Gunfire and explosions rang out Thursday as military forces backing an attempted coup against President Pierre Nkurunziza battled troops loyal to him over key sites in Burundi’s capital, while his office reported he had returned to the country.
BUJUMBURA, Burundi — Gunfire and explosions rang out Thursday as military forces backing an attempted coup against President Pierre Nkurunziza battled troops loyal to him over key sites in Burundi’s capital, while his office reported he had returned to the country.
Weeks of turmoil in this impoverished Central African country boiled over Wednesday when an army general announced that Nkurunziza was being ousted.
The president was in Tanzania at the time for a meeting with regional leaders about the political crisis. Late Thursday, his office announced on Twitter that Nkurunziza was back in Burundi, although the report could not be independently verified.
The report also said Nkurunziza saluted the patriotism of the police and the patience of the Burundian people. His office had earlier said he had urged calm and said the situation was under control.
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Shooting and explosions could be heard in central Bujumbura as loyalist troops guarding the national broadcaster RTNB exchanged fire with forces believed to support Maj. Gen. Godefroid Niyombare, the senior army officer leading the coup attempt.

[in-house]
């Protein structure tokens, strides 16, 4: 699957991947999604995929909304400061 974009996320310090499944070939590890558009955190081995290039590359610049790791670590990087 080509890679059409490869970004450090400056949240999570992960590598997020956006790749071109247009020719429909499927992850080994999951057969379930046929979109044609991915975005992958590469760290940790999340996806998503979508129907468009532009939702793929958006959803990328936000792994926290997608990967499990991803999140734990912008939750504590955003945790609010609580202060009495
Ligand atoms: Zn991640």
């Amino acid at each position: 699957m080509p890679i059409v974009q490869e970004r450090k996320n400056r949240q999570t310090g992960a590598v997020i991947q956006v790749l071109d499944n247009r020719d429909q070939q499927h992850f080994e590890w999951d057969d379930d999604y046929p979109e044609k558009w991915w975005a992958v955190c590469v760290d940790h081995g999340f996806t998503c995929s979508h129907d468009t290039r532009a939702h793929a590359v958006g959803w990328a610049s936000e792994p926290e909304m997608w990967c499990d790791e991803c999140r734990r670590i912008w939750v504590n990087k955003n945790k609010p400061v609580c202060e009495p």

The RTNB building and its surroundings were under attack for about 25 minutes, presidential communication adviser Willy Nyamitwe said on Twitter. State radio was playing music after going briefly off the air amid the fighting.
After one of the clashes, the body of one of the soldiers who supported the coup lay on the edge of a road near the state radio station as troops loyal to Nkurunziza looked on. Police patrolled a deserted major road and some civilians walked timidly down another street, carrying a cross to show neutrality.
The military is divided between supporters of Nkurunziza and Niyombare, who was fired in February as intelligence chief. The army chief of staff, Maj. Gen. Prime Niyongabo, said on state radio late Wednesday that he was against Niyombare.
Police withdrew from the streets of Bujumbura after Niyombare’s coup statement, and people thronged Bujumbura’s streets and applauded soldiers who rode by in tanks and trucks.
At least 15 people have been killed in demonstrations since April 26 over Nkurunziza’s bid for a third term. Protesters say his candidacy violated the Constitution as well as peace accords that ended a civil war.
Following an emergency meeting Thursday, the African Union Peace and Security Council condemned any attempts to seize power through violence in Burundi and urged talks between the warring factions.
The U.N. Security Council and Secretary-General Ban Ki-moon condemned leaders of the attempted coup for trying to oust the elected government.